The country’s merchandise imports fell by 8 percent in January this year to $4.725 billion from $5.134 billion a year ago, according to a report of the National Statistics Office.
The NSO attributed the decline in the import bill to the sharp drop in the purchases of mineral fuels, lubricants and related materials (-30 percent); electronic products (-14.4 percent); organic and inorganic chemicals (-9.8 percent), and plastics in primary and non-primary forms.
The January import bill was also 10.9 percent lower than the December 2012 level of $5.3 billion.
Benjamin E. Diokno of the University of the Philippines School of Economics said, “The sharp drop in imports in January 2013 is not consistent with a growing economy.”
Diokno said that, historically, strong economic growth happened alongside strong import growth, arising from higher demand for fuel and electricity and inputs for construction, telecommunications and other services.
The sharp drop in imports of minerals, fuels, lubricants and related materials suggests that either the economy is not growing as fast as planned or that oil smuggling has intensified, he added.
The decline in the importation of electronic products, which accounted for about a fourth of imports and is also the biggest contributor to exports, should also be a concern given that semiconductors posted a bigger contraction of 17.6 percent compared to year-ago level.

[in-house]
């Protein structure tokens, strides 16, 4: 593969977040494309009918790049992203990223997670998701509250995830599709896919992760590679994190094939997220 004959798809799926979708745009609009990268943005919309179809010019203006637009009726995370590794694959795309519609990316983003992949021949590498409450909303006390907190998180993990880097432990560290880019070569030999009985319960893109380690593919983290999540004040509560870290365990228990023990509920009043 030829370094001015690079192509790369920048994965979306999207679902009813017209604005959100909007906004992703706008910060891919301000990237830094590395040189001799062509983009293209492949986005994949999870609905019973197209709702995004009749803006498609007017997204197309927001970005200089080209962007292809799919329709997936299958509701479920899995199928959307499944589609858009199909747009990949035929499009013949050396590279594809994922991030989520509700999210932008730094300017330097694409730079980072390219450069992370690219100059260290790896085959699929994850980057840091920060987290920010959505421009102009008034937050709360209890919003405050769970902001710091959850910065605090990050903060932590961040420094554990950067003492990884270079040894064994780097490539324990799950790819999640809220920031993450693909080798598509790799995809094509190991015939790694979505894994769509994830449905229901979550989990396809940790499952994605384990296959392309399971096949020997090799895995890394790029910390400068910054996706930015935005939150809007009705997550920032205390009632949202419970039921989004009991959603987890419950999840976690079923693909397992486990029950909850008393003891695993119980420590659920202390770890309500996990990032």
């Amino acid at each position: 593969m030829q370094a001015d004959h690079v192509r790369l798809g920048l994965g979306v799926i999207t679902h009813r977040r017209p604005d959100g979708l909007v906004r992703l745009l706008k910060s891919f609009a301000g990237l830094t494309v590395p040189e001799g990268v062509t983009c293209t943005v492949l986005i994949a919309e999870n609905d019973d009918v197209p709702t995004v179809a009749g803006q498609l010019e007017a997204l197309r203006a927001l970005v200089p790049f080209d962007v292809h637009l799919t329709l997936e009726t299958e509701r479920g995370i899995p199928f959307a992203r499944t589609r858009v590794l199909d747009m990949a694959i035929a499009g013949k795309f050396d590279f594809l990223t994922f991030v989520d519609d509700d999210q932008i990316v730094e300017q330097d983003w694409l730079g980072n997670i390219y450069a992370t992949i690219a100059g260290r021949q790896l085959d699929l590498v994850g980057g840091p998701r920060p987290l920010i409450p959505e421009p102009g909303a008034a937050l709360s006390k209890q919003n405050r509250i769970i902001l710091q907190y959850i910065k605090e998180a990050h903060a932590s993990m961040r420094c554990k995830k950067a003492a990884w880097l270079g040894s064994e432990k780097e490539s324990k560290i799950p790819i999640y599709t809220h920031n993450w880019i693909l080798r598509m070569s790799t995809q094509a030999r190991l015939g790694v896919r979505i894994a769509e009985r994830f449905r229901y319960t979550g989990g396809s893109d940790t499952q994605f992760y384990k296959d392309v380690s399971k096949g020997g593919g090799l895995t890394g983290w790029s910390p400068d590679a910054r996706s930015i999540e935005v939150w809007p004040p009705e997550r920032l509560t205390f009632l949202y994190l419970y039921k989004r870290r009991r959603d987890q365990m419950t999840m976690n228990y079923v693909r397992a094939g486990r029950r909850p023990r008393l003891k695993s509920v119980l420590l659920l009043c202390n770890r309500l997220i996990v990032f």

“The drop in overseas purchases of materials/accessories for the manufacture of electrical equipment seems to indicate a possible sluggish export performance of electronic products in the first quarter of 2013,” Economic Planning Secretary Arsenio Balisacan said in a statement.
However, Balisacan noted, higher imports of consumer and capital goods partially tempered the drop in total imports during the period. “The higher spending for imported consumer products partly reflects the optimistic expectations of consumers, on the back of macroeconomic improvements recorded in the previous year,” he said.
“The increase in payments for imported capital goods was supported by continuously upbeat outlook on the macroeconomy, with the percentage of businesses with expansion plans increasing to 29.6 percent in the first quarter of 2013 from 28.8 percent in the same period in 2012.”